Unfortunately, the subsequent expansion of the welfare state chipped away at Sweden's competitiveness. By 1980, the aggregate tax burden had climbed to more than 50 percent of GDP, and tax rates had reached confiscatory levels. Excessive levels of government spending compounded the economic damage by misallocating labor and capital.
Not surprisingly, bad policy had an effect on Sweden's economic performance. As mentioned above, Sweden is no longer one of the world's 10 richest jurisdictions. It now ranks as the 18th most prosperous nation according to the World Bank, which uses per capita gross national income. Using statistics that more accurately measure living standards, such as per capita disposable income, Sweden falls even further in the rankings. According to calculations by the OECD, Swedes now have less disposable income than the average resident of Western Europe. Even Spaniards now rank above Swedes in terms of per capita disposable income.
Americans, meanwhile, have almost twice as much per capita disposable income as Swedes, according to the OECD study. Even if the comparison is made using pre-tax economic output, America remains far ahead. Indeed, a Swedish think tank issued a report noting that if Sweden were part of America, it would be the sixth poorest state.
Employment statistics paint an equally grim picture. The jobless rate was traditionally very low in Sweden, averaging about two percent. Over the past two decades, however, the official unemployment rate has more than tripled, and the official numbers almost certainly undercount the true rate of unemployment. The McKinsey Global Institute estimates that the real unemployment rate is 15 percent. A former Minister of Labor for the Social Democrats was even gloomier, admitting that the jobless rate may be in the 20-25 percent range. A researcher for the nation's main trade union estimates the real unemployment rate is 20 percent, and a senior fellow at a Brussels-based think tank notes that "not a single net job has been created in the private sector in Sweden since 1950."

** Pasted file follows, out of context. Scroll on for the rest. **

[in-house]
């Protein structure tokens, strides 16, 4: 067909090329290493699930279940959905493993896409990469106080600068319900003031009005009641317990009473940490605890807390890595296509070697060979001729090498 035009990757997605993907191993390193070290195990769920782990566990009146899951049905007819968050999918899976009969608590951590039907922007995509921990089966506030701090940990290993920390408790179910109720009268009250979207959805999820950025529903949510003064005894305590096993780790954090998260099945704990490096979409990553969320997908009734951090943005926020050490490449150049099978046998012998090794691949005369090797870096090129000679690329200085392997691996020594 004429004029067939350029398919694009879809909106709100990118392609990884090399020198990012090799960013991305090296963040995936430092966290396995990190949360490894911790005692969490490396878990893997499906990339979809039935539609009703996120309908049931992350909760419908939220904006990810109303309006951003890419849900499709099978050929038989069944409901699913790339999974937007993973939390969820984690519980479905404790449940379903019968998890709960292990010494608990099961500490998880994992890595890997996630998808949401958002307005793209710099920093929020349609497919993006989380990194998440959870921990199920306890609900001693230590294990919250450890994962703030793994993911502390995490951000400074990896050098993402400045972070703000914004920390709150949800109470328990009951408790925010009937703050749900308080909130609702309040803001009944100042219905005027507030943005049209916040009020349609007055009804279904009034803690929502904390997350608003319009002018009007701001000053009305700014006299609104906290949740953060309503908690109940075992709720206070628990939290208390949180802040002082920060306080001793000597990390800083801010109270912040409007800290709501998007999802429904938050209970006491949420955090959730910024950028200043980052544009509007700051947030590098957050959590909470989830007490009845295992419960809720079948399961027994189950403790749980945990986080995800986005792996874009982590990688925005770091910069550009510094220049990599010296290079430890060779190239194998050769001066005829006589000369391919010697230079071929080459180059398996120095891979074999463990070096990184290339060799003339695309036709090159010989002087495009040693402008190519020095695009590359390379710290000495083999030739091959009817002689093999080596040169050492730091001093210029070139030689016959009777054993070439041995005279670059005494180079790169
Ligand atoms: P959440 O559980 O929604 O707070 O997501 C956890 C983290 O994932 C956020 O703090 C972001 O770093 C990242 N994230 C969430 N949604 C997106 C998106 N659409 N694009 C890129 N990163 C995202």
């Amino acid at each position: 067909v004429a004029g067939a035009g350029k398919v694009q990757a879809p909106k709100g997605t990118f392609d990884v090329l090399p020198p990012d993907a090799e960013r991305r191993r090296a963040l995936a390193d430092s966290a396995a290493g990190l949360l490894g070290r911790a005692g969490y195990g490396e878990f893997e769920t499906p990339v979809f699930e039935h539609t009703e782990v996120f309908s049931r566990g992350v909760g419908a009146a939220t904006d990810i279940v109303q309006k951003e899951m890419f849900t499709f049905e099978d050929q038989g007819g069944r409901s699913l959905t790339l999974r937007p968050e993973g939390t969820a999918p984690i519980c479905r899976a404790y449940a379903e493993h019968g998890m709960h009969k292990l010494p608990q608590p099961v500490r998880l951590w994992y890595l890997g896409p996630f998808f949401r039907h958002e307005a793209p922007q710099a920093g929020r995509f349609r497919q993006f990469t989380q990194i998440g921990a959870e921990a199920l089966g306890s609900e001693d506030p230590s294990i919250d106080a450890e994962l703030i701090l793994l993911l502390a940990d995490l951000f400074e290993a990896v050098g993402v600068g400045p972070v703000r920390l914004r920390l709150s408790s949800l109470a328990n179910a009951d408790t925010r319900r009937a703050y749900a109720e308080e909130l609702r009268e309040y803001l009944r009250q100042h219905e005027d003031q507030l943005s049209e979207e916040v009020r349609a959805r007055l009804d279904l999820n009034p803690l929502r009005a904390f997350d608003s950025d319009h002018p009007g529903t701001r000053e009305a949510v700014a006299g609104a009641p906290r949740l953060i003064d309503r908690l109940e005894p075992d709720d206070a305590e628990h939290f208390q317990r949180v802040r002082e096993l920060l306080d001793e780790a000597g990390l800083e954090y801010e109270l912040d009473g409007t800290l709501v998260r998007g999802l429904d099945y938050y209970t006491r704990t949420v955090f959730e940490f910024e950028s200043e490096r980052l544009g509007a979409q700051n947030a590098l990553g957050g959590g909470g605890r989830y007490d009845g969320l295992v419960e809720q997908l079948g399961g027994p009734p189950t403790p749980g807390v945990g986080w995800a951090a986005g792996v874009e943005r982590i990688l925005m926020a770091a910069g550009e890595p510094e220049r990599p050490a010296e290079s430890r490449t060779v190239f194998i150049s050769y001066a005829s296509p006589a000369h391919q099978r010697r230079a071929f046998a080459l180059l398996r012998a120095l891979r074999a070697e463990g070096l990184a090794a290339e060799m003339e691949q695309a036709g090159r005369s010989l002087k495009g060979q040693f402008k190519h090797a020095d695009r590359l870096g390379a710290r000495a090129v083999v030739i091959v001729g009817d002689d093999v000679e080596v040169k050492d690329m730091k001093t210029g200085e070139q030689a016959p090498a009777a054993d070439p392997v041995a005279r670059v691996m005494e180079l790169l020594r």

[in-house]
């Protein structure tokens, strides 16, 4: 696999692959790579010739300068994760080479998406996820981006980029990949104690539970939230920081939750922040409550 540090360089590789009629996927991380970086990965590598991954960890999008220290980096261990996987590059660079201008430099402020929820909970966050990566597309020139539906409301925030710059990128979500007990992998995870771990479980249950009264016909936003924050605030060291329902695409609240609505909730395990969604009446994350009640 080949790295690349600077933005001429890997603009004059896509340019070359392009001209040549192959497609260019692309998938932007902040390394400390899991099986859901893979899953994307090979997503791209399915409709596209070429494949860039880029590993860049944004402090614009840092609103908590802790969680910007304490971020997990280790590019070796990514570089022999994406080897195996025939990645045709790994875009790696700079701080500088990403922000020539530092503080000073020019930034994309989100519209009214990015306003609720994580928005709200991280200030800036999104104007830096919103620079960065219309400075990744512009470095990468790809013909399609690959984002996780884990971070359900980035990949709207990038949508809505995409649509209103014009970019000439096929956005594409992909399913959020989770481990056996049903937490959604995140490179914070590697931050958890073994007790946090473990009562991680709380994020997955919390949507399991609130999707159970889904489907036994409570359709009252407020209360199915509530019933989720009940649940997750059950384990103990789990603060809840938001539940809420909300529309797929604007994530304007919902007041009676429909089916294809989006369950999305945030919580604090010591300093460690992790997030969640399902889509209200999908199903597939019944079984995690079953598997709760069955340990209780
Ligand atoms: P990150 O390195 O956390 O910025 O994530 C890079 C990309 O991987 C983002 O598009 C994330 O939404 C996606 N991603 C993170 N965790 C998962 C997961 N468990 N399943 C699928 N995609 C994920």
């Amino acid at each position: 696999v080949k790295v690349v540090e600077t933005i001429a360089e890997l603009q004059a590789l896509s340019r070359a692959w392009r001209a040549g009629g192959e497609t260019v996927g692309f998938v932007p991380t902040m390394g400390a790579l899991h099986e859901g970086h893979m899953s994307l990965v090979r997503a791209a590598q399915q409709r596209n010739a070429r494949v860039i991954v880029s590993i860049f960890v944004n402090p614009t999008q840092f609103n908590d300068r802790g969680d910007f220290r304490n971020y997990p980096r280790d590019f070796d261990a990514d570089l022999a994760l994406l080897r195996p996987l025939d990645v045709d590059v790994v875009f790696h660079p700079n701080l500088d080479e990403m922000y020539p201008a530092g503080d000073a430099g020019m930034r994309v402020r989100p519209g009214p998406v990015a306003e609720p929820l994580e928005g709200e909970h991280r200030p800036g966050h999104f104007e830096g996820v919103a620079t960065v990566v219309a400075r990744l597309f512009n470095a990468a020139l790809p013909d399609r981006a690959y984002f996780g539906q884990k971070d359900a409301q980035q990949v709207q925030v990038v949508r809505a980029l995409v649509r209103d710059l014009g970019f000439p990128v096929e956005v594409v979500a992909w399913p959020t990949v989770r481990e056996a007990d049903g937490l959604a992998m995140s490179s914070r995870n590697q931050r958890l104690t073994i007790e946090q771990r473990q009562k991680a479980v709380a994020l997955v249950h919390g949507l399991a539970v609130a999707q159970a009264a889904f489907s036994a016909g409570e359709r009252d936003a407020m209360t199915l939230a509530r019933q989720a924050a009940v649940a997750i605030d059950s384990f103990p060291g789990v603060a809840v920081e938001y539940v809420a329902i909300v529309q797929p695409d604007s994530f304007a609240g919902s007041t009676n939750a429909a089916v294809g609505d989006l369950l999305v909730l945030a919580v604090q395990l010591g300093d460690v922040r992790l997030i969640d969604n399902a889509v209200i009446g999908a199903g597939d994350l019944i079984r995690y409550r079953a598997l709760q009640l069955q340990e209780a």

Rejuvenating Sweden's Economy
With such dismal numbers, it is not surprising that Swedish voters decided to oust the incumbent government. It is not clear, however, that this will lead to a change in policy. The leader of the newly-elected center-right alliance was deliberately vague about reforms and openly embraced the welfare state.
Sweden has engaged in dramatic reform in the past, so there is some hope. Not only did lawmakers abolish the nation's death tax, but the top tax rate is now about 30 percentage points lower than it was 25 years ago. Swedish policymakers have also partially privatized the country's social security system, and Sweden has an impressive school choice system based on vouchers.
Combined with a laissez-faire approach to trade and regulation, these reforms have enabled Sweden to outperform some of Europe's more statist countries. But, if Sweden hopes to regain its position as one of the world's richest nations, it needs to return to the small-government policies that allowed it to grow so rapidly in the years before the welfare state wreaked so much havoc.
Daniel J. Mitchell,
Ph.D., is McKenna Senior Research Fellow in the
Thomas A. Roe Institute for Economic Policy Studies at The Heritage